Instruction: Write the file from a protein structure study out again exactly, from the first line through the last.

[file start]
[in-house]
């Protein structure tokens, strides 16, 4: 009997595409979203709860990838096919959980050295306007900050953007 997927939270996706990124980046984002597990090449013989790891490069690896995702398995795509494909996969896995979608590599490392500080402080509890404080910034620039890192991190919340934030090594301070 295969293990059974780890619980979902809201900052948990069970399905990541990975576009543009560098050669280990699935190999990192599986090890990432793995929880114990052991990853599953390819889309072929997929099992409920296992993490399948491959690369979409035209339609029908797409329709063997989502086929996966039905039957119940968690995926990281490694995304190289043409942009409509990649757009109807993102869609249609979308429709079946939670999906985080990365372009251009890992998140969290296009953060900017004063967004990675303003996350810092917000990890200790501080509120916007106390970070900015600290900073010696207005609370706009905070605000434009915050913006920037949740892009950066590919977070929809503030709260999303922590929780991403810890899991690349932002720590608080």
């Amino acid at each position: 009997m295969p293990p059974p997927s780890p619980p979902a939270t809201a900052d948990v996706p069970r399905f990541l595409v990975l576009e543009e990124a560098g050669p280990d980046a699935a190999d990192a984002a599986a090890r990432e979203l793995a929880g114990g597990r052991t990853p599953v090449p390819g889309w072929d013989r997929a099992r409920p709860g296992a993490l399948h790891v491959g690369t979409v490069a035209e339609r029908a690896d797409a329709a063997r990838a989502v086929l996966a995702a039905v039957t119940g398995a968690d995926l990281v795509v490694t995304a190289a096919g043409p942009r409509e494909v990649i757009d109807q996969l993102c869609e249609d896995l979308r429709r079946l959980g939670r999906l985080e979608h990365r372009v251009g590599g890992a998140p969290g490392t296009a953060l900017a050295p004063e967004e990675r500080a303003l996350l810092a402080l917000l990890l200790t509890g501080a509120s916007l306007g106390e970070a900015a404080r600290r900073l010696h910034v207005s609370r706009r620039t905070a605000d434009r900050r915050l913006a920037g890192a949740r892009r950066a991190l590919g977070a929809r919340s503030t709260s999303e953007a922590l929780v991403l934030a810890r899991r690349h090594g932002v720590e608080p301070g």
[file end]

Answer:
[in-house]
């Protein structure tokens, strides 16, 4: 009997595409979203709860990838096919959980050295306007900050953007 997927939270996706990124980046984002597990090449013989790891490069690896995702398995795509494909996969896995979608590599490392500080402080509890404080910034620039890192991190919340934030090594301070 295969293990059974780890619980979902809201900052948990069970399905990541990975576009543009560098050669280990699935190999990192599986090890990432793995929880114990052991990853599953390819889309072929997929099992409920296992993490399948491959690369979409035209339609029908797409329709063997989502086929996966039905039957119940968690995926990281490694995304190289043409942009409509990649757009109807993102869609249609979308429709079946939670999906985080990365372009251009890992998140969290296009953060900017004063967004990675303003996350810092917000990890200790501080509120916007106390970070900015600290900073010696207005609370706009905070605000434009915050913006920037949740892009950066590919977070929809503030709260999303922590929780991403810890899991690349932002720590608080």
């Amino acid at each position: 009997m295969p293990p059974p997927s780890p619980p979902a939270t809201a900052d948990v996706p069970r399905f990541l595409v990975l576009e543009e990124a560098g050669p280990d980046a699935a190999d990192a984002a599986a090890r990432e979203l793995a929880g114990g597990r052991t990853p599953v090449p390819g889309w072929d013989r997929a099992r409920p709860g296992a993490l399948h790891v491959g690369t979409v490069a035209e339609r029908a690896d797409a329709a063997r990838a989502v086929l996966a995702a039905v039957t119940g398995a968690d995926l990281v795509v490694t995304a190289a096919g043409p942009r409509e494909v990649i757009d109807q996969l993102c869609e249609d896995l979308r429709r079946l959980g939670r999906l985080e979608h990365r372009v251009g590599g890992a998140p969290g490392t296009a953060l900017a050295p004063e967004e990675r500080a303003l996350l810092a402080l917000l990890l200790t509890g501080a509120s916007l306007g106390e970070a900015a404080r600290r900073l010696h910034v207005s609370r706009r620039t905070a605000d434009r900050r915050l913006a920037g890192a949740r892009r950066a991190l590919g977070a929809r919340s503030t709260s999303e953007a922590l929780v991403l934030a810890r899991r690349h090594g932002v720590e608080p301070g």